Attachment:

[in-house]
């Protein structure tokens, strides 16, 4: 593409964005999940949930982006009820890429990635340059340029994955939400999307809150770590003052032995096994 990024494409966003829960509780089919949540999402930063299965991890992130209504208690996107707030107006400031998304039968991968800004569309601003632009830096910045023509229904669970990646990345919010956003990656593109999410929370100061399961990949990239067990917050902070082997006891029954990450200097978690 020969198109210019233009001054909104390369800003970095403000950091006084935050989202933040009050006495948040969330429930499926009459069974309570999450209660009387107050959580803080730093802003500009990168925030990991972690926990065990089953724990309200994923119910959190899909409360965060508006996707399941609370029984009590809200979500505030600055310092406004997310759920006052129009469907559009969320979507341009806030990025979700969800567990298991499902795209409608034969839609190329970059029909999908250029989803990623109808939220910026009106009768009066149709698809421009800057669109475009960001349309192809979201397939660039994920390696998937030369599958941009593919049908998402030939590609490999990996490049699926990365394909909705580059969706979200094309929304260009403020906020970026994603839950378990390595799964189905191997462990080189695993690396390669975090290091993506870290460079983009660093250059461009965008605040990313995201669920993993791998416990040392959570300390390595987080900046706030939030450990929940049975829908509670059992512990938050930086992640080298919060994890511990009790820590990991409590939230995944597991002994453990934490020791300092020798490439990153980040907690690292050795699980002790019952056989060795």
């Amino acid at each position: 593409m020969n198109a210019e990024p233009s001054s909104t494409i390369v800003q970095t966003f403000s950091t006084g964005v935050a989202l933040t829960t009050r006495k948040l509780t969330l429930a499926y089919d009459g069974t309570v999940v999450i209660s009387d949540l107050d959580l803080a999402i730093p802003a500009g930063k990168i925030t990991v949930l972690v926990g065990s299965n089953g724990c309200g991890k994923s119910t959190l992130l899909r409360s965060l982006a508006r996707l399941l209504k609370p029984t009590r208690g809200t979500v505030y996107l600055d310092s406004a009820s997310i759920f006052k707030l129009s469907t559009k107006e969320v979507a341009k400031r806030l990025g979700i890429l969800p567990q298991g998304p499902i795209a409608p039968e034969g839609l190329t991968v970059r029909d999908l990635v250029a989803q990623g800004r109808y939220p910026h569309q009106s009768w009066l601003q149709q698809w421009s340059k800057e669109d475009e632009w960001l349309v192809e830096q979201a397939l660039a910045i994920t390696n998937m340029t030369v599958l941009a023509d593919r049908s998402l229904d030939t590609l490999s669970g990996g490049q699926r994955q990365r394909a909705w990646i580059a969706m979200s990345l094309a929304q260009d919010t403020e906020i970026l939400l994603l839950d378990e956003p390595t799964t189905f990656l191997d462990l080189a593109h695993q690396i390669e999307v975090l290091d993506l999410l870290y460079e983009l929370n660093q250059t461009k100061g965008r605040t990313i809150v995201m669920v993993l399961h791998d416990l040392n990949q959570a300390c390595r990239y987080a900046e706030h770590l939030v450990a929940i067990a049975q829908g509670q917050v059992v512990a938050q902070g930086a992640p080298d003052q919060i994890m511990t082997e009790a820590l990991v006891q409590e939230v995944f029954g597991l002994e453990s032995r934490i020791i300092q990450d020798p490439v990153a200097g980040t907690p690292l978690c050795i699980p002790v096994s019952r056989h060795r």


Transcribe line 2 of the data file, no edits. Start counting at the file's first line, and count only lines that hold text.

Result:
């Protein structure tokens, strides 16, 4: 593409964005999940949930982006009820890429990635340059340029994955939400999307809150770590003052032995096994 990024494409966003829960509780089919949540999402930063299965991890992130209504208690996107707030107006400031998304039968991968800004569309601003632009830096910045023509229904669970990646990345919010956003990656593109999410929370100061399961990949990239067990917050902070082997006891029954990450200097978690 020969198109210019233009001054909104390369800003970095403000950091006084935050989202933040009050006495948040969330429930499926009459069974309570999450209660009387107050959580803080730093802003500009990168925030990991972690926990065990089953724990309200994923119910959190899909409360965060508006996707399941609370029984009590809200979500505030600055310092406004997310759920006052129009469907559009969320979507341009806030990025979700969800567990298991499902795209409608034969839609190329970059029909999908250029989803990623109808939220910026009106009768009066149709698809421009800057669109475009960001349309192809979201397939660039994920390696998937030369599958941009593919049908998402030939590609490999990996490049699926990365394909909705580059969706979200094309929304260009403020906020970026994603839950378990390595799964189905191997462990080189695993690396390669975090290091993506870290460079983009660093250059461009965008605040990313995201669920993993791998416990040392959570300390390595987080900046706030939030450990929940049975829908509670059992512990938050930086992640080298919060994890511990009790820590990991409590939230995944597991002994453990934490020791300092020798490439990153980040907690690292050795699980002790019952056989060795």